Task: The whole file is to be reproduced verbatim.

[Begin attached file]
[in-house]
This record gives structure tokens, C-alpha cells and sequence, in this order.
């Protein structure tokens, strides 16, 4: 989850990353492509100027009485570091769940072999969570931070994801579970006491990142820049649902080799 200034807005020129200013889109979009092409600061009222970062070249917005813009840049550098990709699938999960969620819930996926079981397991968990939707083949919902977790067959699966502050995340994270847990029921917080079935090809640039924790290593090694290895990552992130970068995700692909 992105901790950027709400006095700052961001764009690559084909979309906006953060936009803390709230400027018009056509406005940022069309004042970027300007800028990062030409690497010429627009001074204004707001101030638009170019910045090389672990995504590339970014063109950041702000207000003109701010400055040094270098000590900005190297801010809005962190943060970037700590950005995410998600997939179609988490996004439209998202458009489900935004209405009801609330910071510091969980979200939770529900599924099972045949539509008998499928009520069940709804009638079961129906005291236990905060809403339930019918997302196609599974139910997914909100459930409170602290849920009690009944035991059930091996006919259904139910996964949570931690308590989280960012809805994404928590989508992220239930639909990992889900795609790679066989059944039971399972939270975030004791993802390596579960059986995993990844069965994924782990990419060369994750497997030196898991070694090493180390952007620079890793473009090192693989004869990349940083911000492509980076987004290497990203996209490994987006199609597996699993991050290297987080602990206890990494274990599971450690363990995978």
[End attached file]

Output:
[in-house]
This record gives structure tokens, C-alpha cells and sequence, in this order.
């Protein structure tokens, strides 16, 4: 989850990353492509100027009485570091769940072999969570931070994801579970006491990142820049649902080799 200034807005020129200013889109979009092409600061009222970062070249917005813009840049550098990709699938999960969620819930996926079981397991968990939707083949919902977790067959699966502050995340994270847990029921917080079935090809640039924790290593090694290895990552992130970068995700692909 992105901790950027709400006095700052961001764009690559084909979309906006953060936009803390709230400027018009056509406005940022069309004042970027300007800028990062030409690497010429627009001074204004707001101030638009170019910045090389672990995504590339970014063109950041702000207000003109701010400055040094270098000590900005190297801010809005962190943060970037700590950005995410998600997939179609988490996004439209998202458009489900935004209405009801609330910071510091969980979200939770529900599924099972045949539509008998499928009520069940709804009638079961129906005291236990905060809403339930019918997302196609599974139910997914909100459930409170602290849920009690009944035991059930091996006919259904139910996964949570931690308590989280960012809805994404928590989508992220239930639909990992889900795609790679066989059944039971399972939270975030004791993802390596579960059986995993990844069965994924782990990419060369994750497997030196898991070694090493180390952007620079890793473009090192693989004869990349940083911000492509980076987004290497990203996209490994987006199609597996699993991050290297987080602990206890990494274990599971450690363990995978």